Foreign Language Translation Rights

There is growing optimism regarding foreign translations sales and they are making a recovery from a very difficult 2020. Publishers were forced to close or furlough staff due to the pandemic. Those that continued to acquire content did not buy the same amount of books that they normally would for translation and with regard to fiction titles, they bypassed unknown authors and sought books from more well known authors as they are considered a sure thing.

Now that the foreign publishers are at full staff and books are selling again and they are seeing revenue, they are looking to acquire more books again, although at lower advances.

Please keep in mind that not every book is suited for foreign translation or film or audio.

This is particularly important regarding foreign translations. Does the book have a universal subject matter and will the content translate easily? Subjects that are difficult with translations are:

  • fiction
  • poetry
  • picture books
  • coffee table books
  • too locally specific
  • too American

Also, it is important to be culturally aware. Some books that are fine for an American reader may be insulting or offensive to a Chinese reader.

By Anna Termine for New Shelves on July 8, 2021

Final Thoughts

Generally, when selling any sort of subrights, it is best to have an agent because an agent has the contacts, the relationship and the experience…however, you can indeed sell rights on your own but that will take research on your part.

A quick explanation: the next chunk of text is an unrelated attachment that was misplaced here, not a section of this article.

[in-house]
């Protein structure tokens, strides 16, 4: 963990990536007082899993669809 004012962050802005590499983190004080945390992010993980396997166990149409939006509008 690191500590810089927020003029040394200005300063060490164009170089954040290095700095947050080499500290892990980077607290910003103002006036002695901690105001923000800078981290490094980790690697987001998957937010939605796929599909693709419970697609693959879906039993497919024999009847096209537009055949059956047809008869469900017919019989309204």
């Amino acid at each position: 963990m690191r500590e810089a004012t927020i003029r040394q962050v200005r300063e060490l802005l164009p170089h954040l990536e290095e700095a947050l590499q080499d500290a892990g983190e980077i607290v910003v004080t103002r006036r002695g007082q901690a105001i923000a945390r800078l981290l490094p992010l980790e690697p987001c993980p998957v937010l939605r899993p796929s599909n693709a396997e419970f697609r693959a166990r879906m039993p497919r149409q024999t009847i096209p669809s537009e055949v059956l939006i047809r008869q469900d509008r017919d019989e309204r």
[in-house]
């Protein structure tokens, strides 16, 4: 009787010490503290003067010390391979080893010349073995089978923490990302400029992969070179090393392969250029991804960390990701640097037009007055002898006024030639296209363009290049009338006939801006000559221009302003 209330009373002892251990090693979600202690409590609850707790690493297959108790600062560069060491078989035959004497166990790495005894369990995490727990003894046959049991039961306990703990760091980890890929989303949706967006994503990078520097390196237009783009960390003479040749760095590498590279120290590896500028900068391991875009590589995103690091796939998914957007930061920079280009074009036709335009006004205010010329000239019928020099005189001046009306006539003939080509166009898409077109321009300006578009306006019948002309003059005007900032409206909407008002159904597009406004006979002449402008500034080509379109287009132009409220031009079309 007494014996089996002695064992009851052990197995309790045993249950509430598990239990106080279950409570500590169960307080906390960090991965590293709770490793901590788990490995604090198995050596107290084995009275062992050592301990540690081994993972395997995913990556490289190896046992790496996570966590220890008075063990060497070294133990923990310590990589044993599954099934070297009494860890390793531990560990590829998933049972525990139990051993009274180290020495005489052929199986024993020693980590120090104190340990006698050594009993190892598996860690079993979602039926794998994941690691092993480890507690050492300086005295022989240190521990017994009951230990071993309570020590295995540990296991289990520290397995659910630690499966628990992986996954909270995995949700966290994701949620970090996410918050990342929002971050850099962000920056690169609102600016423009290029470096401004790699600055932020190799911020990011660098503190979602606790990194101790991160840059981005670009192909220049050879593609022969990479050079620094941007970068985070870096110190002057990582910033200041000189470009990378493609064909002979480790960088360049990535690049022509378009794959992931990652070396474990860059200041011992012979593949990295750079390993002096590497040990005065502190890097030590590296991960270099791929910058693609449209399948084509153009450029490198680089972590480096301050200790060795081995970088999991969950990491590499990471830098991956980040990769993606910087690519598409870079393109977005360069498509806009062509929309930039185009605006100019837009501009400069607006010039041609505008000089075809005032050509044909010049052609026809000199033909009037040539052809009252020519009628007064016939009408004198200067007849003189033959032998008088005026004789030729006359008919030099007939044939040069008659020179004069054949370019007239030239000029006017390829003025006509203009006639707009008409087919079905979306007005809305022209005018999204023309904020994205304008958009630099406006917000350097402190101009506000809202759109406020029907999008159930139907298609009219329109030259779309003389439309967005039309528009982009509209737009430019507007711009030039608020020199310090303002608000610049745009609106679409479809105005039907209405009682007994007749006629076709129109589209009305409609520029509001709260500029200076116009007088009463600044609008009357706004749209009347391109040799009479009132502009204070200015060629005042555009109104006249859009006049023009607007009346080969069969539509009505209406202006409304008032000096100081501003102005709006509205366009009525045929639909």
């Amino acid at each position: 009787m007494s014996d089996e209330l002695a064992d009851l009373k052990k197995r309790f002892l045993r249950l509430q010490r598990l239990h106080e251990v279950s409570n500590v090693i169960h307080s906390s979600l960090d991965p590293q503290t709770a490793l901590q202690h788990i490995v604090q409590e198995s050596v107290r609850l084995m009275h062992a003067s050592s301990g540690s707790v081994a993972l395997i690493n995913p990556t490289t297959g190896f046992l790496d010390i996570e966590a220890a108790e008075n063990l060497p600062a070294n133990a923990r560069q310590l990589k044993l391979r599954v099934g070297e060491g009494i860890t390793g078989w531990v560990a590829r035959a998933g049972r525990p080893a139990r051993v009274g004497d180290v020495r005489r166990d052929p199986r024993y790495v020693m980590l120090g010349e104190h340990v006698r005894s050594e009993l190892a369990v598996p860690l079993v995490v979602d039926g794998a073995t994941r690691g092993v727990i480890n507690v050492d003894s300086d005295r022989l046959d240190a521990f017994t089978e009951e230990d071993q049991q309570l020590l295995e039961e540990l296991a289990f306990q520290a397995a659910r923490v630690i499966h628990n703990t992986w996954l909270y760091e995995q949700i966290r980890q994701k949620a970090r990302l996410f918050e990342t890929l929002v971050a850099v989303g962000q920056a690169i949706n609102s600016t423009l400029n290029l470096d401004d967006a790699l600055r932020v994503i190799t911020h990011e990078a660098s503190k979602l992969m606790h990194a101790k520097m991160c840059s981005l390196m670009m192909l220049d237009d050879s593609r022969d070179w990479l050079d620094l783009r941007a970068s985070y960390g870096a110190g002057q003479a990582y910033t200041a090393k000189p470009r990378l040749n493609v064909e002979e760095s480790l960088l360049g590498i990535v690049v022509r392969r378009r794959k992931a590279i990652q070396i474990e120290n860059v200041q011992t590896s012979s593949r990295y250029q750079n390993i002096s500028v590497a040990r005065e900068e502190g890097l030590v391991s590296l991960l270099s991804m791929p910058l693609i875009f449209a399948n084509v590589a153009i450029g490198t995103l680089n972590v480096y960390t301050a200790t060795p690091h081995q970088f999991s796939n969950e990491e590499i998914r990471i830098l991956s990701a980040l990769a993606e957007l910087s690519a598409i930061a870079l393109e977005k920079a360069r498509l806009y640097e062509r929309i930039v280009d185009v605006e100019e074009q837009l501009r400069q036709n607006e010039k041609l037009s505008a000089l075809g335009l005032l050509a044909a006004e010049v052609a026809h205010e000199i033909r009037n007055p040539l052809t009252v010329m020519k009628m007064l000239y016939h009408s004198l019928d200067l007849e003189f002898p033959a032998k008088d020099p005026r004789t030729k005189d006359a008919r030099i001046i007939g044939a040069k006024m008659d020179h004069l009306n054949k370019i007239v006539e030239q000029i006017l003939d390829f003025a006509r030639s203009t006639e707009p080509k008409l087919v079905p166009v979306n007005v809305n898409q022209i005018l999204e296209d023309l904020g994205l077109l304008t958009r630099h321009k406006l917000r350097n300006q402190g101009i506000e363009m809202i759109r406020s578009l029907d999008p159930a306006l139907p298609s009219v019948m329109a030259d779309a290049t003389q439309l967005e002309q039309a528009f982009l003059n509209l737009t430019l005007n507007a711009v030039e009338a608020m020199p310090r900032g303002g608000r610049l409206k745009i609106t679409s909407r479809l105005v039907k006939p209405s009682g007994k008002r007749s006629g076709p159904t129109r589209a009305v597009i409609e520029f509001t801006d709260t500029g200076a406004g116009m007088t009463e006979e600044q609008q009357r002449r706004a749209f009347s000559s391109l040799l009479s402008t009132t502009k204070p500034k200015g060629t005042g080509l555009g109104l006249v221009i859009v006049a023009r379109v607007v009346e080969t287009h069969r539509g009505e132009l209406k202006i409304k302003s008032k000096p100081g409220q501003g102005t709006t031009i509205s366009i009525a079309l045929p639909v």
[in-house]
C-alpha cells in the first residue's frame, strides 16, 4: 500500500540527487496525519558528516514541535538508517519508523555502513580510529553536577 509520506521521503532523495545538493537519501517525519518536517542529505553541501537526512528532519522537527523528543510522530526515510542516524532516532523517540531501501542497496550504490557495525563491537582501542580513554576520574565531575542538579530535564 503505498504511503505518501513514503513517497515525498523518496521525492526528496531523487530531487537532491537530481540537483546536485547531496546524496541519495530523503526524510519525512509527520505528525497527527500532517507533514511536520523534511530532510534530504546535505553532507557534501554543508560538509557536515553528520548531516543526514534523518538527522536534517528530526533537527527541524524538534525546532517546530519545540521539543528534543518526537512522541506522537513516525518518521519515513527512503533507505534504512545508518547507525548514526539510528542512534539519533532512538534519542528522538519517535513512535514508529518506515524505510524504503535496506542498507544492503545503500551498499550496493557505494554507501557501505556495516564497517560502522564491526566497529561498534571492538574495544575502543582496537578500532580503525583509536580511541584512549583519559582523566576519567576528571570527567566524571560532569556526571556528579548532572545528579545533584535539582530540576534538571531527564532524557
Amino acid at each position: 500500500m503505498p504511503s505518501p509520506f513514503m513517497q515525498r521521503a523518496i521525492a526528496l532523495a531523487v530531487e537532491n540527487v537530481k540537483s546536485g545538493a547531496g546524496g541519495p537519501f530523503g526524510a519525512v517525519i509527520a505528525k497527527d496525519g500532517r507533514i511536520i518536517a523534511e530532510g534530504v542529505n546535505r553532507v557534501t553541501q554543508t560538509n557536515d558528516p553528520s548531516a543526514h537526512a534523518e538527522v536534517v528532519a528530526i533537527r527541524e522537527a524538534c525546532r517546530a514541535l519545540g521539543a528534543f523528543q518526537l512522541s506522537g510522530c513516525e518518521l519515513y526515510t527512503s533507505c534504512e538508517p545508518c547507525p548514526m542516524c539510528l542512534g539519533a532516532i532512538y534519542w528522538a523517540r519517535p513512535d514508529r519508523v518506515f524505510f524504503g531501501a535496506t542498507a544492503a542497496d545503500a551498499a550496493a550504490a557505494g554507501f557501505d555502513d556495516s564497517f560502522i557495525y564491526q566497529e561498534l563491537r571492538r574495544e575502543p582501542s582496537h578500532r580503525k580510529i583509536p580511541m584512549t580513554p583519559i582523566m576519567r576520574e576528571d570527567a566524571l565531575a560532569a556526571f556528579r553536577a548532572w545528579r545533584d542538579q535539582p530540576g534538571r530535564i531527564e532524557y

If you do don’t have an agent, you can send a query letter to an agent/agency directly or look on

Your pitch should include:

  • a short paragraph about the book
  • who is the book written for (“kids of all ages” or “anyone wanting to succeed in business” , etc.)
  • who the publisher is or if it is self-published
  • sales information – don’t worry if you don’t have large sales figures, foreign publishers are very forgiving when it comes to self published books
  • reviews that the book has garnered
  • awards the book has won
  • information about you and links to your pod casts or websites

If you want to represent yourself:

For Translations

You will want to sell to publishers in other countries and sub agents in other countries. Sub agents represent many publishers so instead of having to contact several individual publishers, you can send to one agent who will then send it to their publisher clients.